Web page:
Sunday, November 27th is the first Sunday of Advent 2022, a time of reflective preparation for celebrating the birth of Jesus of Nazareth: God’s revelation of Divinity as well as God’s revelation of authentic humanity.
Regardless where we are on planet Earth these days, we are witnessing a major shift in human history. Perhaps we no longer have the best language or imagery to correctly describe and interpret what’s happening. Perhaps we have grown so accustomed to inflated rhetoric and public relations packaging that we have lost our perspective on the human drama that is reshaping our lives. People are fearful and anxious about losing identity: national identities, religious identities, sex and gender identities, racial and ethnic identities.
A person’s identity was once based on a common language, a common religious tradition, and ancestral, social, cultural, or national experiences. Today, in a world of tremendous human migrations across all the ancient boarders, and with ever-growing cyber communications networks, identities are changing, whether people are comfortable or not about the new realities.
Perhaps we should see our identity as based on something far deeper? Maybe we need a new perspective on identity? Some fearful people are working hard to reassert their old, often prejudicial, identities. In the United States, and across Europe, we see the last gasps of white male supremacy in all its ugliness, hatred, and violence. In the United States, we see as well a level of socio-cultural polarization that is higher than at the time of the nineteenth century Civil War (or the “War of Northern Aggression” if you are from the South). The past week has brought seven mass shootings in the United States. Twenty-two people have been killed and 44 wounded.
I suggest we need a new perspective about contemporary life and contemporary people. Seeing people in the old categories just won’t work anymore: liberal vs conservative, Republican vs Democrat, traditional Catholic vs Vatican II Catholic, and of course evangelical Protestant vs progressive Christian.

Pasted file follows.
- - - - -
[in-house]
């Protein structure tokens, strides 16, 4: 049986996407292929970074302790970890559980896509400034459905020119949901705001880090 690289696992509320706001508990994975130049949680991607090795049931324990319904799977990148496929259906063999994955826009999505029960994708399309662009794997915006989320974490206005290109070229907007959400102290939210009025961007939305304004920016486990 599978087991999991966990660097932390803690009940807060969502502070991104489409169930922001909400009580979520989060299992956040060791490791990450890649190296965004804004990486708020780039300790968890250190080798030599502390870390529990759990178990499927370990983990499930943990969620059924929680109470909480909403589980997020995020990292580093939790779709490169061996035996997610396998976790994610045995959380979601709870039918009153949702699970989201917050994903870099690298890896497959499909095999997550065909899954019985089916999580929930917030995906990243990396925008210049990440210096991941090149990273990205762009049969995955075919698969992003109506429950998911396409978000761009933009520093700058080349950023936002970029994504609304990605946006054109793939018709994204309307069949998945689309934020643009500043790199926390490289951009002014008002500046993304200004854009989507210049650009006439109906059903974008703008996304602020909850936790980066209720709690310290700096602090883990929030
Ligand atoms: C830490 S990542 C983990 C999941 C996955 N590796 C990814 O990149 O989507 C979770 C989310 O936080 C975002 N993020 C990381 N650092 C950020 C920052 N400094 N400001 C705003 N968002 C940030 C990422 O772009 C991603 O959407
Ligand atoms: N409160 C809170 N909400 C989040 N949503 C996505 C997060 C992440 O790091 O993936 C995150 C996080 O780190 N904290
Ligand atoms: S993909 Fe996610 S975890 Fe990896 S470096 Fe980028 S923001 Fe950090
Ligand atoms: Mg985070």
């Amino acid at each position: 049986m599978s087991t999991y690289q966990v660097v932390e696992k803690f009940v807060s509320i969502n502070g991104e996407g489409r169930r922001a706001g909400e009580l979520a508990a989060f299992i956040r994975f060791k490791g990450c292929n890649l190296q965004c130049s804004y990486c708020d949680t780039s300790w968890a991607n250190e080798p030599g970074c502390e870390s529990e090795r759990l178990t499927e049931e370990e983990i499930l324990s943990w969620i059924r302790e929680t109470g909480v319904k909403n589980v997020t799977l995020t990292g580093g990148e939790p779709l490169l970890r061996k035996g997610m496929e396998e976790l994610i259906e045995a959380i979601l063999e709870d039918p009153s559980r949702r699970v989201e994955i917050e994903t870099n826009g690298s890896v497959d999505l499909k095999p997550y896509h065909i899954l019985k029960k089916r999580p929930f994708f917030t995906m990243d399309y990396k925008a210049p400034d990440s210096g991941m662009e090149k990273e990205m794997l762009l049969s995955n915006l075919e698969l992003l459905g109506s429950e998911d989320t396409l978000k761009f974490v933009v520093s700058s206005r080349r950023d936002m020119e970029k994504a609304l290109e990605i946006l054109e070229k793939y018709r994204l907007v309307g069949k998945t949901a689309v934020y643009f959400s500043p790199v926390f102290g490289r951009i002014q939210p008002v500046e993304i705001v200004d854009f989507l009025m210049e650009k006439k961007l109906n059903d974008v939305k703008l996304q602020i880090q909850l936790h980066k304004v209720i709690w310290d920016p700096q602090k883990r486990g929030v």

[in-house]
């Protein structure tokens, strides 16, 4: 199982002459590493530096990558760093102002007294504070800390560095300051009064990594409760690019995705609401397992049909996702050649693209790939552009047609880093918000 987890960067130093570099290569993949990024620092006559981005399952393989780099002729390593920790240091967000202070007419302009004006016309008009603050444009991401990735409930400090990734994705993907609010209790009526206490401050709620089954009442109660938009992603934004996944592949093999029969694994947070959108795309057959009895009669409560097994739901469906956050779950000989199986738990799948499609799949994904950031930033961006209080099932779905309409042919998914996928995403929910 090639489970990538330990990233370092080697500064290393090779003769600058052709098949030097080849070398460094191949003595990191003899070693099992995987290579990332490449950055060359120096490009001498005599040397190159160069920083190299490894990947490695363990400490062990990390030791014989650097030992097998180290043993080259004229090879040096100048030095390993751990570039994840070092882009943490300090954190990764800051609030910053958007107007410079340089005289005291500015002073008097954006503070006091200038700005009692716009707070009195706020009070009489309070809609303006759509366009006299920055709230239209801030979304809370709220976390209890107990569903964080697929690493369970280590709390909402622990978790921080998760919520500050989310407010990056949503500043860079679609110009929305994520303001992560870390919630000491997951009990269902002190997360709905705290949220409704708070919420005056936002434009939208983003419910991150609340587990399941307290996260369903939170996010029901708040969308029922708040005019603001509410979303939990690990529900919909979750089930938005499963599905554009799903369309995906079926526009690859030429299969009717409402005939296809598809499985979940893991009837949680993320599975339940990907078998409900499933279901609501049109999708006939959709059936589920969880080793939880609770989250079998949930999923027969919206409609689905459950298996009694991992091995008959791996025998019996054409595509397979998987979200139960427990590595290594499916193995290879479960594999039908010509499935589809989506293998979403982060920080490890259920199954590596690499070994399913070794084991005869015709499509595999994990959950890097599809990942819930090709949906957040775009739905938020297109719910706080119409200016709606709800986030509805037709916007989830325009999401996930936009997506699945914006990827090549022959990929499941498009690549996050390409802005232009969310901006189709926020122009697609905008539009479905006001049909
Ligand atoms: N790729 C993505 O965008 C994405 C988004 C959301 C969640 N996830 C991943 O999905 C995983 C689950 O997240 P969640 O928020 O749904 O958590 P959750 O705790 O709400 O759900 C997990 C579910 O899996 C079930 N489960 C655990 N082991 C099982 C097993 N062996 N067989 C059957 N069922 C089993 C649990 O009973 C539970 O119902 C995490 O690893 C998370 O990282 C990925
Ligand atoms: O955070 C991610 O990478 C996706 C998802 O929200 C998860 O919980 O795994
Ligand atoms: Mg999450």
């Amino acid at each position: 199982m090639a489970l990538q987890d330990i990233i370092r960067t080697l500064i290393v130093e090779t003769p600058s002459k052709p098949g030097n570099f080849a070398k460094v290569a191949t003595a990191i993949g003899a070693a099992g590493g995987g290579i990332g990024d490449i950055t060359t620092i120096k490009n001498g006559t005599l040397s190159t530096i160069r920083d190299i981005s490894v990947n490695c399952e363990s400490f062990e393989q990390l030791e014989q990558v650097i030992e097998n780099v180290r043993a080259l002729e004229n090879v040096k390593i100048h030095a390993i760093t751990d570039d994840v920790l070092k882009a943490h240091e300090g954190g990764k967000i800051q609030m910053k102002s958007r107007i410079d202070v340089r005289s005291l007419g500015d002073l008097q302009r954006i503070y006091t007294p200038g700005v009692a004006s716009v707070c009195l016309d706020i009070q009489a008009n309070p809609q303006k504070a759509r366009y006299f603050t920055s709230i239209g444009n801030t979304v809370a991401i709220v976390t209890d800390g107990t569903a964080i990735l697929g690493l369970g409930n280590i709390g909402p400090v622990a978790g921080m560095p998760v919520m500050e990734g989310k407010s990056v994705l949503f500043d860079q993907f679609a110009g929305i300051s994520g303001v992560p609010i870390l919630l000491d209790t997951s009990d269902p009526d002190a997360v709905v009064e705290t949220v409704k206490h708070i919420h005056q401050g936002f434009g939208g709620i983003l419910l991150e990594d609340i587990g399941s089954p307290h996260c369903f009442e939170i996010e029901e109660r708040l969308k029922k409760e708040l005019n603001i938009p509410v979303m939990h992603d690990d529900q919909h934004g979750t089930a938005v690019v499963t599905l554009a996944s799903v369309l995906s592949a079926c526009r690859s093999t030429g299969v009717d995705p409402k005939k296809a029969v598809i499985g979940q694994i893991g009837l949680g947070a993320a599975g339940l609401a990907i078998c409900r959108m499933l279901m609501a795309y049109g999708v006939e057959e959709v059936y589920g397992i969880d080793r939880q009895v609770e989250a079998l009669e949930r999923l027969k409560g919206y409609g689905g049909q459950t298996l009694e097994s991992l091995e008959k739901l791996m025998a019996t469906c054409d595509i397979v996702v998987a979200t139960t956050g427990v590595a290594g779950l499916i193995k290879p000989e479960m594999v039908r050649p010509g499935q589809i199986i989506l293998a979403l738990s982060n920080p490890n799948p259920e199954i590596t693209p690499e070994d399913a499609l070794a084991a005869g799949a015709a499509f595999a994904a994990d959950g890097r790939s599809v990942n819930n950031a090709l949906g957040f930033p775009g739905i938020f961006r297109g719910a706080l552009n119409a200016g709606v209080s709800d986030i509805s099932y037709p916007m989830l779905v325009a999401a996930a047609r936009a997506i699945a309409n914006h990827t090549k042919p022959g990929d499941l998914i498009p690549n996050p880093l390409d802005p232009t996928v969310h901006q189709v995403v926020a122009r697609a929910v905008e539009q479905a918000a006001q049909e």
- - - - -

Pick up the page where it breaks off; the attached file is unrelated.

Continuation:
Although an older fellow, I still meet occasionally with groups of young university students.They are a delight. They experience socio-cultural change as part of our contemporary reality and not a threat to their identity. They are much more concerned about the human values of truthfulness, integrity, honesty, respect for the other, and human outreach based on dialogue, compassion, and personal encounter.
I get frustrated with contemporary church leaders trying to resurrect the 1950s. Or worse. In October a fundamentalist pastor in Idaho told his congregation that gay, lesbian, and transgender people should be executed. A Texas fundamentalist pastor did the same in multiple sermons. They call themselves Christian! And I get frustrated with contemporary politicians pretending to be Christians but displaying neither words nor actions grounded in Christian belief.
We should ask all of them: To what degree do the life and message of Jesus of Nazareth reverberate in your hearts? That is what our conversation should be about. To what degree does the Gospel guide decision-making: celebrating divine love to the extent that people genuinely care for others, support, and yes even forgive one another. This conversation undercuts racism, the denigration of “losers,” the unhealthy lifestyles of self-centered and self-seeking bullies, xenophobia, homophobia, and all human phobias.
Genuine Christianity celebrates the life of the Holy Spirit to the extent that a healthy and healing spirit pervades the individual and collective lives of people who try to genuinely follow the way of Jesus.
This week end we light the first Advent candle, remembering the Prophet Isaiah’s words: “The people walking in darkness have seen a great light; on those living in the land of deep darkness a light has dawned.” Isaiah 9:2
Today is also U.S. American Thanksgiving. I offer a very sincere thank you to readers who have contributed to my annual For Another Voice appeal. If someone would still like to contribute, all details are in last week’s post. Any questions? Just write me at email@example.com